Anger over move to reduce playscheme provision for disabled children
Parents of children with severe disabilities have hit out at council plans to reduce how much they can use a holiday playscheme service, saying that families need the support to help them survive.
Representatives from three special schools are now urging councillors to reconsider, amid fears the changes will hit families whose children have the most complex needs the hardest.
The council has been providing its holiday activity programme - a non-statutory service - for around 15 years and it is used by around 400 families every year.
It provides a day care service for youngsters to play in a safe, fun environment, all the while relieving the pressure on families who might struggle to access local services during the holiday period.
Under the previous provision, families could apply for a maximum of six weeks every year, but following a re-tendering of the playscheme contract this is set to go down to four weeks from January.
Leigh Ferrand, 40, chair of Braidburn Special School’s parent council, has a son in P3. She said the playscheme was not simply about “fun summer activities” but the very survival of Edinburgh families.
She said: “We are not asking for an increase, we are asking for it to be maintained.
“It’s been cut by a third for people who need it to survive – with no alternative impact assessment about how are these families going to survive without that.
“On top of that, it’s about the general lack of provision. Where are these children meant to go?
“It’s not acceptable. What are we meant to do? I’m in fortunate position, I’m a relatively capable mum, but I still struggle.
“I’m not asking about me per se, I’m doing this more for other people because I know other families in my school are in an extremely vulnerable position.”
Mrs Ferrand joined two other parent council chairs – Elaine Weir of Oaklands school and Sarah Kyambi of St Crispin’s – to air their concerns to the council’s education committee.
Ms Kyambi told of the daily struggle faced by parents of children at their schools, many of whom have severe disabilities.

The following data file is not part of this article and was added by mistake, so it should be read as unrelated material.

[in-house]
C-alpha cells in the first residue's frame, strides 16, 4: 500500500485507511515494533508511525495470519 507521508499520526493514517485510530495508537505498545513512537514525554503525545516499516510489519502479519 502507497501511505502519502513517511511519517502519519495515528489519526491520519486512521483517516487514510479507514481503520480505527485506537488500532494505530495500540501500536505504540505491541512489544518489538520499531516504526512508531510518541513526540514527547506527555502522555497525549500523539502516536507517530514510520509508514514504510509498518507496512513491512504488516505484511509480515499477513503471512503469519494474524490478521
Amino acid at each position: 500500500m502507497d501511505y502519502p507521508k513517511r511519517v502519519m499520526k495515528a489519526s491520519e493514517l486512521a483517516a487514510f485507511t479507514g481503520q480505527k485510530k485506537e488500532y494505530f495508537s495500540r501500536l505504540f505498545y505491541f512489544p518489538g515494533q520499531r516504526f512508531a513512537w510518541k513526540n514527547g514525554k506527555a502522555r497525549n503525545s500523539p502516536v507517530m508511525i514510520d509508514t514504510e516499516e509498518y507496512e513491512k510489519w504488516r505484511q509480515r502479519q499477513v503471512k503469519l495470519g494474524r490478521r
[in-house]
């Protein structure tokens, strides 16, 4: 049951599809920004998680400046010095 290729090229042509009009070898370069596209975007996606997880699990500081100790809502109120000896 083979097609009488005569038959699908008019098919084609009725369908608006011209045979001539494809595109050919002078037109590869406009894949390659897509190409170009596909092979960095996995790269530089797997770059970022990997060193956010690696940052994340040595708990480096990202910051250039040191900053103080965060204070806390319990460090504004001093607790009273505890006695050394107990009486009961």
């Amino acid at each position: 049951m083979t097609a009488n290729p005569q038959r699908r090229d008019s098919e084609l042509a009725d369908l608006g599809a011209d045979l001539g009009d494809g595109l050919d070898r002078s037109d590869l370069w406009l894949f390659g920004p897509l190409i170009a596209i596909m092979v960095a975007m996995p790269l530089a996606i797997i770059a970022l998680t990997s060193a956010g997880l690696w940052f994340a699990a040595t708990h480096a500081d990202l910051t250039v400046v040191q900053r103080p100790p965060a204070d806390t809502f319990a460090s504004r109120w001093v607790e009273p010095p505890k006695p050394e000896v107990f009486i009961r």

She said: “We need playscheme. Without playscheme, we cannot look after the children that we love.
“We want to look after our kids, we love them – but you can’t ask us to do more than this.
“There are parents in our schools who rarely sleep, parents who are so poor they can’t purchase the heavily subsidised playscheme service, parents who are being bitten and kicked, parents who just cannot manage without the service and who are hugely, hugely worried about losing it.”
They added that the council’s consultation process was not carried out in an adequate manner, and said some of their families might not have picked up on it due to the pressures of caring that they face.
Mrs Ferrand, who juggles looking after her son with her job as a social worker, said she hoped their deputation would inspire cross-party support to look at potential solutions.
She said if the council could not return to the six-week maximum, that they had suggested the possibility of protecting one third of playscheme.
It is hoped this would ensure the children and families with the highest levels of need could continue to access this amount of service.
The council’s contract for its playscheme service was re-tendered in August and has now been allocated to a single provider, Fabb Scotland.
The contract will run for a three years and seven months until March 2021, with the possibility to extend over two periods of 12 months each.
The reduction in the maximum number of weeks has been put down to a number of factors, including increased demand, increasing transport costs and paying for the Living Wage.
The council said there would continue to be provision for children with the most complex needs within the new contract.
Councillors lined up to praise the women for their “heartbreaking” deputation, with Green education spokeswoman Mary Campbell saying she was “shocked” by their stories.
She said: “It is clear that the current arrangements for holiday playscheme cover are not working as intended – neither for children, nor for giving families the breathing space they need.
“I was impressed by the parents’ willingness to come up with practical solutions to improve the service and I’m looking forward to working with parents, officers and my fellow councillors do that as quickly as possible.”
Ian Perry, convener of the education, children and families committee, said they would be looking at what could be done to address the parents’ concerns.
He said: “We listened very carefully to the deputation last week and as a result have set up a working group to explore solutions to concerns raised about the holiday play scheme provision.
“They will consider the issues raised by the deputation such as provision for children with severe disabilities, the constraints around staffing and finance, tailoring the service to meet the needs of families and ensuring there is engagement with affected parents.
“Our aim is to ensure that disabled children and young people using the service gain the maximum benefit.”
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